You know you want to make this big ol' pudding happy, right? And, if you had a chance to make his sister wage her tail, too, you'd probably have no issue with that, either.
Well, this past Christmas, I baked a few batches of doggie treats for Clyde, his sister who lives with my seester and her family, and for the new dog in my other sister's house. Sadly, Clyde's sister did not get her treats, making Bonnie's mood not very bonny.
So, since the old fogeys are taking a trip out to not so very far away from where my sisters live, they're taking Clyde for a visit, affording me the perfect opportunity to make more treats for them to take along as hostess gifts…or, whatever excuse one needs to give cookies to an eleven-year-old Labrador Retriever.
I'll likely make some treats for my seester and her husband, as well, but I don't think they'll resemble these cookies very much at all, other than there will be no sugar added…
But the process for making doggy cookies is fairly simple: you start with a base dough, add the flavors or effects you want, bake until dry and crunchy, and store in a cool, dry place (or, if you so choose, you can freeze them. If you're doing stinky treats, I highly recommend freezing.)
For very crunchy cookies, the best flour to use is brown rice flour, or simple rice flour. Second best, and very good for stinky treats, is oat flour (if you don't want to spend a huge sum of money, buy some quick oats and run them through your blender/processor a couple of minutes, until they're powdery). If you need them to hold together and have just a hint of gluten in the dough, use a small amount of whole wheat flour (1 cup whole wheat to 2 cups rice or oat flour) to bind it.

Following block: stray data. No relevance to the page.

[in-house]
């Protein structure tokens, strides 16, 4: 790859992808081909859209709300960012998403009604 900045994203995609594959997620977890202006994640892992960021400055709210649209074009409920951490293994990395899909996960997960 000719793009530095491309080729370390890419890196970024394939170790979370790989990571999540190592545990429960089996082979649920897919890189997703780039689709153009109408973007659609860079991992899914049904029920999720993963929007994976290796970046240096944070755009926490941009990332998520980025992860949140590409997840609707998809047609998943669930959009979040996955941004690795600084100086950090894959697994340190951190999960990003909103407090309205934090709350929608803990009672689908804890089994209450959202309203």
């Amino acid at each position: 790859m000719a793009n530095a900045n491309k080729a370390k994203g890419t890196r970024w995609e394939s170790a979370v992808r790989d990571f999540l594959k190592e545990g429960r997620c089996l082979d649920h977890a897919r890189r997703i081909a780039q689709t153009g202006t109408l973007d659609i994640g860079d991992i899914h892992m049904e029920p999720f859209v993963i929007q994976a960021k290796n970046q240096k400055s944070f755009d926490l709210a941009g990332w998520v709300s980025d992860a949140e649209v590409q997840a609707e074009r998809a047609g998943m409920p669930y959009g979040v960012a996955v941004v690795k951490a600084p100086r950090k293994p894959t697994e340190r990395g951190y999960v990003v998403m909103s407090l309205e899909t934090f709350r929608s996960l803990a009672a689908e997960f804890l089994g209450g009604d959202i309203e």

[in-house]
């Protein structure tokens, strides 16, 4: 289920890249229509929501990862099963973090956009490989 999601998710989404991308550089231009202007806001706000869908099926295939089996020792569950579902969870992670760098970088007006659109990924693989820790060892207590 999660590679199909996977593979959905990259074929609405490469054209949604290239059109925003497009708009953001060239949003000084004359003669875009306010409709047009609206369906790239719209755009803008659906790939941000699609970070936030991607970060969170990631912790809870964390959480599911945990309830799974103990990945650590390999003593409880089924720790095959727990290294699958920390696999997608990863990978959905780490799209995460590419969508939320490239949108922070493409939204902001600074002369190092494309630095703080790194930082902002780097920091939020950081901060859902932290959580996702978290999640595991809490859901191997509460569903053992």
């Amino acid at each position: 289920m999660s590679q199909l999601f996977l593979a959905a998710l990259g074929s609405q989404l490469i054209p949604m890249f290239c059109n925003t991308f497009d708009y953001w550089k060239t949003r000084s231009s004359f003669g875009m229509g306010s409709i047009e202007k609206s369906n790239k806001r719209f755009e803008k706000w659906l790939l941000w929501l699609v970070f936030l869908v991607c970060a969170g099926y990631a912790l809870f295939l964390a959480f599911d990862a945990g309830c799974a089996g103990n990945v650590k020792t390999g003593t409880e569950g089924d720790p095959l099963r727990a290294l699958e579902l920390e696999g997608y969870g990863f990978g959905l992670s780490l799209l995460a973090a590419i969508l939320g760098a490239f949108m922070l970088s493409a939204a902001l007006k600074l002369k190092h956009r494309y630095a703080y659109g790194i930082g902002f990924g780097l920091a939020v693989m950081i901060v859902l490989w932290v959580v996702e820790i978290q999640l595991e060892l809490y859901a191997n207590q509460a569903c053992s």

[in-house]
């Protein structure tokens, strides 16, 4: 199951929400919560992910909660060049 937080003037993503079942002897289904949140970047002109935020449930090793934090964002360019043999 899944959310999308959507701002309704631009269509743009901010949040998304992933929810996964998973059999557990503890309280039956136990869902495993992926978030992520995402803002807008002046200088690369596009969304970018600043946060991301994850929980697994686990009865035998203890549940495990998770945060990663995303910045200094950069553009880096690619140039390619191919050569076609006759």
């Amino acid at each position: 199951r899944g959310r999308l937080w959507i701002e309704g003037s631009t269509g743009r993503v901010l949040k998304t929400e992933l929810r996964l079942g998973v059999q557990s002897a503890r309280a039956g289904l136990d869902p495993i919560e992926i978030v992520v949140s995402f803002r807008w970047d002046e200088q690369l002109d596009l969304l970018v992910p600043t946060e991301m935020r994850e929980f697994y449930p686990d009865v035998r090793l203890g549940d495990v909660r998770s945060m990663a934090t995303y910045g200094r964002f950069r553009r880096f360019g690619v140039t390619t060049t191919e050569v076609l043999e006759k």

Any way you look at it, all you want to start with is flour, egg, liquid, a further binder such as fat or sweet potato, and flavors (fish, bouillon, powdered milk, parsley, etc.). You mix it together until it is a cohesive mass (you can form a ball with the dough), pat it flat, cut it into bite-sized treats with a cookie cutter or just a big knife, pierce halfway with a fork, and bake it in a medium-low oven (325-350º F, or 160-180º C) until they're golden-browned, dry, and crunchy as heck (about 25-40 minutes, depending on size and shape). YOu can cool them on the cookie sheet or on a rack, and then store them away so the dog doesn't eat all of them at once.
I made a batch of breath-freshener treats, (Barkin' Bars) first, today, with added finely grated carrot because Bonnie still seems to not hate them, but I had to go ahead and make more, so here's the stinky batch (a double batch, at that) I baked today.
2 cups rice flour
1/2 cup whole wheat flour
1/2 cup powdered milk
1 Tablespoon chicken bouillon powder
6 Tablespoons chicken fat, chilled firm
1 can sardines packed in oil
1/2 cup water plus more if needed
Be sure rack is in center of oven. Preheat oven to 325º F.
In a stand mixer bowl and using a dough hook, combine flour, powdered milk, bouillon. Mix in chicken fat, sardines (oil and all). Mix until the sardines appear as flecks amid crumbs. Add egg, mix completely, then add water, mixing until the dough starts to form a ball.
On a floured surface, pat out the dough into about 1/4 to 1/3-inch thickness, then cut into bite-sized pieces. Pierce each cookie with a fork, about halfway through it (you can pierce all the way if you want, but it's not really necessary. It just helps the middle firm up as quickly as the edges).
Place on large cookie sheet, bake at least 35 minutes, or as long as 50 minutes, until the cookie is lightly browned on all edges, dry and crispy-crunchy even in the centers. Remove from oven, allow to cool, and store in freezer for the sake of your own nose.
But don't forget to give a few to your favorite canine companion before they're all put away.